Russia Could Deploy ICBMs In Mexico, State TV Warns

Russia Could Deploy ICBMs In Mexico, State TV Warns

“Russians on Kremlin State TV yesterday declared that Mexico was their military ally and they are wanting to place their missiles on Mexican territory so Mexico can attack the United States,” Jake Broe, a former U.S. Air Force nuclear and missile operations officer, stated on X Sunday. “This is insane*.”

Days prior to this, Russian media pundits suggested Moscow should deploy nuclear-capable ballistic missiles in the Caribbean in response to NATO countries giving Kiev the greenlight to attack inside Russian territory using Western-supplied weapons. Is it so “insane*” that this would be threatened? Or would it be a natural reaction for any country at a time enemy missiles are deployed right up against their borders? 

The channel’s program, called “60 Minutes”, was specifically addressing NATO escalation in not only handing over to Kiev more and more long-range weapons, including soon to be delivered F-16 fighter jets, but also in reaction to Western capitals appearing to now positively encourage increased attacks on Russian soil.

The show hosts also questioned the authenticity of the White House having imposed ‘limits’ on how deep into Russian territory US-supplied weapons can go. President Biden while in France last week told ABC that it doesn’t mean Ukraine can attack Moscow:

In a monologue, host Evgeny Popov referred to comments by President Joe Biden that U.S. permission for Kyiv to use weapons to hit Russia did not mean that they could be used to hit Moscow or any government buildings.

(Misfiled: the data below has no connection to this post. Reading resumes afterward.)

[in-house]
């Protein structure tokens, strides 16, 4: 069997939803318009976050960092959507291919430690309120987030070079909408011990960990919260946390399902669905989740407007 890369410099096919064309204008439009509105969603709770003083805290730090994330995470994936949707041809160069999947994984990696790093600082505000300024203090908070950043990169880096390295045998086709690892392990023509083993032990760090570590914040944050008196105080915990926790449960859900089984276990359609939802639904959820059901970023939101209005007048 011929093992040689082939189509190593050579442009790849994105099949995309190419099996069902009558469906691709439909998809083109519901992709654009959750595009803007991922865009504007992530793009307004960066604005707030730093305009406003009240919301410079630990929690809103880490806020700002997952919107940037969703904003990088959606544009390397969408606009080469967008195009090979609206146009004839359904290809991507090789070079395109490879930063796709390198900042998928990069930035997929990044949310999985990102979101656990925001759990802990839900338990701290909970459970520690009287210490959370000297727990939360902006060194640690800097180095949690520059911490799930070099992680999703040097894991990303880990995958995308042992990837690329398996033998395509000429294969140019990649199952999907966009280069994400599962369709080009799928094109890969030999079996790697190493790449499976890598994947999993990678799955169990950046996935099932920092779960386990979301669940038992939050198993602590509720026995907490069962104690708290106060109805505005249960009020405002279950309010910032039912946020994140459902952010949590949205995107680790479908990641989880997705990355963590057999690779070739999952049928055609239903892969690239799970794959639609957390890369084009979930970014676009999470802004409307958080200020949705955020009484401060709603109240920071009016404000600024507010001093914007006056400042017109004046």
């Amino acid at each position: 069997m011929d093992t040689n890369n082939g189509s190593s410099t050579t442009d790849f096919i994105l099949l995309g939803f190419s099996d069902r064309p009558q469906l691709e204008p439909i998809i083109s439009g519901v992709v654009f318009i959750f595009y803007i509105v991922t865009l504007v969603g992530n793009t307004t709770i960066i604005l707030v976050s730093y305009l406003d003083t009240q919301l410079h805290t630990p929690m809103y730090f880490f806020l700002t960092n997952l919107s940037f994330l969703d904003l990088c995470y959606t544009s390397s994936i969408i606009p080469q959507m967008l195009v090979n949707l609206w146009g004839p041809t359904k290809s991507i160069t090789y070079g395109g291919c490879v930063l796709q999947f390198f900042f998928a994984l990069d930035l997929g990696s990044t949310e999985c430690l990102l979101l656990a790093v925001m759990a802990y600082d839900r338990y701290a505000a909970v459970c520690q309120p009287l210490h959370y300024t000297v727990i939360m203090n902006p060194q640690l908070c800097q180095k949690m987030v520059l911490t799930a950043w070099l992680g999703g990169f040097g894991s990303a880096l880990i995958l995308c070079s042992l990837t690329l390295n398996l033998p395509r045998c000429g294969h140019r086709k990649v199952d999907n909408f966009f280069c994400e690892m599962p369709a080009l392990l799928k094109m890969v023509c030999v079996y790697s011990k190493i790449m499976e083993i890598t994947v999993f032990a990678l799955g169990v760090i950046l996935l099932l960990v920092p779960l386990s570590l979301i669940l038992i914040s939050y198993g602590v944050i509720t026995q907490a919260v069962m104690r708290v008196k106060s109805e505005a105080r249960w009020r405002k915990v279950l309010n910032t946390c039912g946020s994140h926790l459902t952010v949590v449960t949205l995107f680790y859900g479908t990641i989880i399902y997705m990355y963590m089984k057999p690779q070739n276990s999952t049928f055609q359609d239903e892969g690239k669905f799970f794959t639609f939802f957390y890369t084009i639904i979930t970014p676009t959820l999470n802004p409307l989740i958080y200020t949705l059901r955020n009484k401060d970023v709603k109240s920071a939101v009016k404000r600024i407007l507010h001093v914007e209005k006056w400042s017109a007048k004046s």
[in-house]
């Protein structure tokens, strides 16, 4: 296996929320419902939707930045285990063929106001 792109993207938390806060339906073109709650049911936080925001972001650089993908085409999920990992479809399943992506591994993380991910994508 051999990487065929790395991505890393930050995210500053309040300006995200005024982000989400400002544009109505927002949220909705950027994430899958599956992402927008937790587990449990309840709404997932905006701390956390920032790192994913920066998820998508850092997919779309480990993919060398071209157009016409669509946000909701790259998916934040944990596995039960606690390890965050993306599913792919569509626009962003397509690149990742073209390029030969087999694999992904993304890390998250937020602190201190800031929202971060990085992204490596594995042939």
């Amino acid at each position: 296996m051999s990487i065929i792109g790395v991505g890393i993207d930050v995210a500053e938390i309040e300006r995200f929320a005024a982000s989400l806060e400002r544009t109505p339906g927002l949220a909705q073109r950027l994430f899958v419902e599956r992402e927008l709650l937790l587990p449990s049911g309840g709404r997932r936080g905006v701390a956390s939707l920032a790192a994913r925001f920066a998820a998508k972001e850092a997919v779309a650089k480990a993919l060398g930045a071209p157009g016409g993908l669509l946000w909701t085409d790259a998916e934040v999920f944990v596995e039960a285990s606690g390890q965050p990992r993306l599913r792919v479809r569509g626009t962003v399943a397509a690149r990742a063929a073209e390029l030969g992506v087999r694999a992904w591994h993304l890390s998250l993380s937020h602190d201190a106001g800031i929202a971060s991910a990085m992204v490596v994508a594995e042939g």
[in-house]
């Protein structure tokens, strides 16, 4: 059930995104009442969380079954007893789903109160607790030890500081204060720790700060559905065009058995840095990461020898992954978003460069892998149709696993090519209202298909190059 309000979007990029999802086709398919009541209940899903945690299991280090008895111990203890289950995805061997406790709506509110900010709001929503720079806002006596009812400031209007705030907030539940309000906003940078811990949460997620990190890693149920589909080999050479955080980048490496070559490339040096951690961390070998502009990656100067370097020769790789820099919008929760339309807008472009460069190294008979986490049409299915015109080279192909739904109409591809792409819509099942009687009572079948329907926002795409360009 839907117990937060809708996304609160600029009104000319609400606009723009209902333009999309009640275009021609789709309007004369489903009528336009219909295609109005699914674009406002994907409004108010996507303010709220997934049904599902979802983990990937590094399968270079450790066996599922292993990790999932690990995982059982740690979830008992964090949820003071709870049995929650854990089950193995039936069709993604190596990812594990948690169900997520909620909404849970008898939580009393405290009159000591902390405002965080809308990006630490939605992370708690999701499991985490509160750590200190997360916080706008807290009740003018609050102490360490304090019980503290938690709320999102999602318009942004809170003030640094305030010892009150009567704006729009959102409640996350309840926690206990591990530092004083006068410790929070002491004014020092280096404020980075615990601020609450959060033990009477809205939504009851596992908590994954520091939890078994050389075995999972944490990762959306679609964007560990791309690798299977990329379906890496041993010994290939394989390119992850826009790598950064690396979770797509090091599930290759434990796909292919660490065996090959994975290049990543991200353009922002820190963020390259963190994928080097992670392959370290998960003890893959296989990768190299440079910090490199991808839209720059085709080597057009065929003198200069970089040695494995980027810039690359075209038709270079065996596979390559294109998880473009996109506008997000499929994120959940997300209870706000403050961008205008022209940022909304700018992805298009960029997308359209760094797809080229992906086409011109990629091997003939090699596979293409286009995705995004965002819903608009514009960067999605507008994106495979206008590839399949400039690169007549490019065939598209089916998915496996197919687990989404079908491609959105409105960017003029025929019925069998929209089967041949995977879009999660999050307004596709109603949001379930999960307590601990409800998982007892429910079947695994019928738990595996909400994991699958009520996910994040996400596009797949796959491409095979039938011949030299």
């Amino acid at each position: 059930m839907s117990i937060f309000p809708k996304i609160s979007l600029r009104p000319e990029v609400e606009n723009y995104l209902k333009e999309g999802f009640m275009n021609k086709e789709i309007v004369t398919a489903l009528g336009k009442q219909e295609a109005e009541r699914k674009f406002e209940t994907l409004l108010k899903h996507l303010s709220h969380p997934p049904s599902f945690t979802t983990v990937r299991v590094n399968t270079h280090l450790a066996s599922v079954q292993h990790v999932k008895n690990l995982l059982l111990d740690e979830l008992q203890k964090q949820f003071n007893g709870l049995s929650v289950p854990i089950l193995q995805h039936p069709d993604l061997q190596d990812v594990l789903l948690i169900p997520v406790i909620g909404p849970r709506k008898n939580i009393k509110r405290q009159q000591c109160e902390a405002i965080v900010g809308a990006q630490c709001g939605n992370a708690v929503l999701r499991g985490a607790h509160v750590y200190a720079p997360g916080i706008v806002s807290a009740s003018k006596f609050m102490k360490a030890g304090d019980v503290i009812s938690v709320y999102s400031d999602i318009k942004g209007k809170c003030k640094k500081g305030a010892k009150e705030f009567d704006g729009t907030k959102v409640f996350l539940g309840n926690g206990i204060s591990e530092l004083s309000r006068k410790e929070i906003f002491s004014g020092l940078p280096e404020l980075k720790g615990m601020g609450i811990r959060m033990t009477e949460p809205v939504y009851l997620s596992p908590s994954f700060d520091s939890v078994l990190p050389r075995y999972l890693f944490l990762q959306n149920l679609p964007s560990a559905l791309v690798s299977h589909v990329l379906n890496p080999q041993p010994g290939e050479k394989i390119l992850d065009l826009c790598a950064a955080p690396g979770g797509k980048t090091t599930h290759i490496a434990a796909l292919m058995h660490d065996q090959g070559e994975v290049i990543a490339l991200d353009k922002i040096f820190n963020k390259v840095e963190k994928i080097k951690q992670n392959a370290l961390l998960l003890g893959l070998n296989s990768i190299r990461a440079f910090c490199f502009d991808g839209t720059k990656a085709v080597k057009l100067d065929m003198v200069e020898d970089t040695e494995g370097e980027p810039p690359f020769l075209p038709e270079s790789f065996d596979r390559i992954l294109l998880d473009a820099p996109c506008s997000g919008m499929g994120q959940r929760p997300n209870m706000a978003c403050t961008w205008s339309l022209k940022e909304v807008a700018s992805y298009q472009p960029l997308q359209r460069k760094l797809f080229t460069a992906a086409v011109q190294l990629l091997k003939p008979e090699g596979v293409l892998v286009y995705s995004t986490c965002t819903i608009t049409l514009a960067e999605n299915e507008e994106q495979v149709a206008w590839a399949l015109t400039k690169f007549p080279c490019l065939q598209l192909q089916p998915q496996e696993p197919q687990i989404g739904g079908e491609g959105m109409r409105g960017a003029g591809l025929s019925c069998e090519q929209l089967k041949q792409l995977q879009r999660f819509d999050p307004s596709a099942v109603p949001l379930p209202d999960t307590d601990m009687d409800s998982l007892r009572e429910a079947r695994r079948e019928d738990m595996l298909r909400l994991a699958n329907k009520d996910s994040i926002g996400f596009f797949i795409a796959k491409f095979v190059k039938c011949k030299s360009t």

Popov concluded that by merely mentioning this, Biden showed that “these thoughts do exist somewhere at the back of his mind.”

In the same segment, co-anchor Olga Skabeeva speculated that one “asymmetric” response from Moscow would be to position missiles “to those nations that are willing to strike our enemies.”

She then listed off allies like Venezuela, Cuba and North Korea, describing further that a “more traditional” option would “obviously be a nuclear strike as soon as we see an existential threat to our country.” 

President Putin in his recent comments before the St. Petersburg annual economic forum said that the moment has not been reached which warrants the nuclear option, and expressed hope for de-escalation with the West. But he did last week threaten to supply advanced weapons to countries deemed “enemies of the West” in retaliation for NATO escalation in Ukraine.

As for Mexico, which just saw leftist President Claudia Sheinbaum come to power on a platform vowing the continuation of predecessor Andrés Manuel López Obrador’s policies, it has adopted an official policy of neutrality while also refusing to back US-led sanctions on Moscow. However, Mexico has in the past generally condemned Russia’s invasion of Ukraine.